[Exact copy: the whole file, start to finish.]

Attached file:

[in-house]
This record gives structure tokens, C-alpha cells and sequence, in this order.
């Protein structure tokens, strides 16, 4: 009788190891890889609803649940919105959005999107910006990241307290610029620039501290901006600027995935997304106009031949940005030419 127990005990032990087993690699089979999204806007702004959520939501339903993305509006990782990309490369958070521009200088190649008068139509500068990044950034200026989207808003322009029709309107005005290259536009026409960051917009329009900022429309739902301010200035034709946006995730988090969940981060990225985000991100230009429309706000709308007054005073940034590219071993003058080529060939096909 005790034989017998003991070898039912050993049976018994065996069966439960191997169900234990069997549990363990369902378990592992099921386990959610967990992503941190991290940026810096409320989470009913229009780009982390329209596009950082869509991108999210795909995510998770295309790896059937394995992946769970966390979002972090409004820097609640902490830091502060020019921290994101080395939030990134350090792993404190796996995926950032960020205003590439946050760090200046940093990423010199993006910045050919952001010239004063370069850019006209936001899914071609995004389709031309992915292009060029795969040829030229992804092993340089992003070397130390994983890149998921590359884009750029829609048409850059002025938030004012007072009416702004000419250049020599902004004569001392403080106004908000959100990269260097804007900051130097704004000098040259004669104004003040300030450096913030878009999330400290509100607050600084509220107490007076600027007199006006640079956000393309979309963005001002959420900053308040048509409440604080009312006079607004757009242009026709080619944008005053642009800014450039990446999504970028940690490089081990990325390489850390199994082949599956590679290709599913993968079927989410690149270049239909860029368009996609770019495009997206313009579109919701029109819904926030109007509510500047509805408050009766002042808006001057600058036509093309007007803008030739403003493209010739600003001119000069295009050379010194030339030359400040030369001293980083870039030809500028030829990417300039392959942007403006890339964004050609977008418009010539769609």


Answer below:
[in-house]
This record gives structure tokens, C-alpha cells and sequence, in this order.
């Protein structure tokens, strides 16, 4: 009788190891890889609803649940919105959005999107910006990241307290610029620039501290901006600027995935997304106009031949940005030419 127990005990032990087993690699089979999204806007702004959520939501339903993305509006990782990309490369958070521009200088190649008068139509500068990044950034200026989207808003322009029709309107005005290259536009026409960051917009329009900022429309739902301010200035034709946006995730988090969940981060990225985000991100230009429309706000709308007054005073940034590219071993003058080529060939096909 005790034989017998003991070898039912050993049976018994065996069966439960191997169900234990069997549990363990369902378990592992099921386990959610967990992503941190991290940026810096409320989470009913229009780009982390329209596009950082869509991108999210795909995510998770295309790896059937394995992946769970966390979002972090409004820097609640902490830091502060020019921290994101080395939030990134350090792993404190796996995926950032960020205003590439946050760090200046940093990423010199993006910045050919952001010239004063370069850019006209936001899914071609995004389709031309992915292009060029795969040829030229992804092993340089992003070397130390994983890149998921590359884009750029829609048409850059002025938030004012007072009416702004000419250049020599902004004569001392403080106004908000959100990269260097804007900051130097704004000098040259004669104004003040300030450096913030878009999330400290509100607050600084509220107490007076600027007199006006640079956000393309979309963005001002959420900053308040048509409440604080009312006079607004757009242009026709080619944008005053642009800014450039990446999504970028940690490089081990990325390489850390199994082949599956590679290709599913993968079927989410690149270049239909860029368009996609770019495009997206313009579109919701029109819904926030109007509510500047509805408050009766002042808006001057600058036509093309007007803008030739403003493209010739600003001119000069295009050379010194030339030359400040030369001293980083870039030809500028030829990417300039392959942007403006890339964004050609977008418009010539769609």